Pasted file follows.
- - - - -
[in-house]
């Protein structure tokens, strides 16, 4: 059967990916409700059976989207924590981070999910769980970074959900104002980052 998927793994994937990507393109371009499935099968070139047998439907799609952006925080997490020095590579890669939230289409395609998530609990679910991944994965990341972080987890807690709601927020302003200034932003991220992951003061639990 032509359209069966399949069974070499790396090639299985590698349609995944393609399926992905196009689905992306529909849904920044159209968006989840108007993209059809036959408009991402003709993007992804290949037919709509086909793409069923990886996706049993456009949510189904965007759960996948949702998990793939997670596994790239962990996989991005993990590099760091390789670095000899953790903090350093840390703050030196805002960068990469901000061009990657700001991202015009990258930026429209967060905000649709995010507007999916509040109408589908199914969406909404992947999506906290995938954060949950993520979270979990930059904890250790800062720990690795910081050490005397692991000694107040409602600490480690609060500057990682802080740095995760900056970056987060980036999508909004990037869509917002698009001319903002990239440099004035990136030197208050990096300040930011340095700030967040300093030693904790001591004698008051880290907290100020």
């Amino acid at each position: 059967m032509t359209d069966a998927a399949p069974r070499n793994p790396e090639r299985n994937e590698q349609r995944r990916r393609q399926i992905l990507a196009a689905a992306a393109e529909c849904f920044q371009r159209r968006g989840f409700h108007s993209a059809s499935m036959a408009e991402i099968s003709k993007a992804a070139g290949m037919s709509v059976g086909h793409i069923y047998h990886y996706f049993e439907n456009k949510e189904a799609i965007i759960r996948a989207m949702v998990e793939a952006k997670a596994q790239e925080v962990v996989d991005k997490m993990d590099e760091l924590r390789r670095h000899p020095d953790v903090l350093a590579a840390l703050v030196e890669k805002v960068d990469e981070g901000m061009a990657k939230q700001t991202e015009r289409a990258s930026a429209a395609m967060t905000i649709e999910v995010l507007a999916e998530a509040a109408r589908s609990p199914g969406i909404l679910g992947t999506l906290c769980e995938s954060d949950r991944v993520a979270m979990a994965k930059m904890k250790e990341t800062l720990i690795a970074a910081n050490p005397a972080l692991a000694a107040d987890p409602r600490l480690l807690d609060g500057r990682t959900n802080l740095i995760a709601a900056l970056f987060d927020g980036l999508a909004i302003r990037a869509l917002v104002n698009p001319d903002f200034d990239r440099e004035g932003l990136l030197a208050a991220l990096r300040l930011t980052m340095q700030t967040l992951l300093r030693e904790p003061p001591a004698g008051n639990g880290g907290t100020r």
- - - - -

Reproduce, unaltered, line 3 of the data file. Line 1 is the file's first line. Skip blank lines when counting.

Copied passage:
């Amino acid at each position: 059967m032509t359209d069966a998927a399949p069974r070499n793994p790396e090639r299985n994937e590698q349609r995944r990916r393609q399926i992905l990507a196009a689905a992306a393109e529909c849904f920044q371009r159209r968006g989840f409700h108007s993209a059809s499935m036959a408009e991402i099968s003709k993007a992804a070139g290949m037919s709509v059976g086909h793409i069923y047998h990886y996706f049993e439907n456009k949510e189904a799609i965007i759960r996948a989207m949702v998990e793939a952006k997670a596994q790239e925080v962990v996989d991005k997490m993990d590099e760091l924590r390789r670095h000899p020095d953790v903090l350093a590579a840390l703050v030196e890669k805002v960068d990469e981070g901000m061009a990657k939230q700001t991202e015009r289409a990258s930026a429209a395609m967060t905000i649709e999910v995010l507007a999916e998530a509040a109408r589908s609990p199914g969406i909404l679910g992947t999506l906290c769980e995938s954060d949950r991944v993520a979270m979990a994965k930059m904890k250790e990341t800062l720990i690795a970074a910081n050490p005397a972080l692991a000694a107040d987890p409602r600490l480690l807690d609060g500057r990682t959900n802080l740095i995760a709601a900056l970056f987060d927020g980036l999508a909004i302003r990037a869509l917002v104002n698009p001319d903002f200034d990239r440099e004035g932003l990136l030197a208050a991220l990096r300040l930011t980052m340095q700030t967040l992951l300093r030693e904790p003061p001591a004698g008051n639990g880290g907290t100020r």